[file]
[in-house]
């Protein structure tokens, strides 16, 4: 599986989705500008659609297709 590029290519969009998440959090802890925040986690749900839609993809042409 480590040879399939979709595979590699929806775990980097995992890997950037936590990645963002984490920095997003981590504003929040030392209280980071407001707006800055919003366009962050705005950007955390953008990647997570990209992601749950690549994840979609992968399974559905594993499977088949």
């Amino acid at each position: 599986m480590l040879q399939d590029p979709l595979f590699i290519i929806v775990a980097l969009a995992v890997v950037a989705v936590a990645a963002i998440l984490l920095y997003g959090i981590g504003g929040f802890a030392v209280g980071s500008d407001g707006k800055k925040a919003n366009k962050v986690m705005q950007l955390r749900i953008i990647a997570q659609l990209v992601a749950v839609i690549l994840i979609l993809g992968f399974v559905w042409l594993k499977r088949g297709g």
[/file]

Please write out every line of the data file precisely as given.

[in-house]
């Protein structure tokens, strides 16, 4: 599986989705500008659609297709 590029290519969009998440959090802890925040986690749900839609993809042409 480590040879399939979709595979590699929806775990980097995992890997950037936590990645963002984490920095997003981590504003929040030392209280980071407001707006800055919003366009962050705005950007955390953008990647997570990209992601749950690549994840979609992968399974559905594993499977088949």
């Amino acid at each position: 599986m480590l040879q399939d590029p979709l595979f590699i290519i929806v775990a980097l969009a995992v890997v950037a989705v936590a990645a963002i998440l984490l920095y997003g959090i981590g504003g929040f802890a030392v209280g980071s500008d407001g707006k800055k925040a919003n366009k962050v986690m705005q950007l955390r749900i953008i990647a997570q659609l990209v992601a749950v839609i690549l994840i979609l993809g992968f399974v559905w042409l594993k499977r088949g297709g």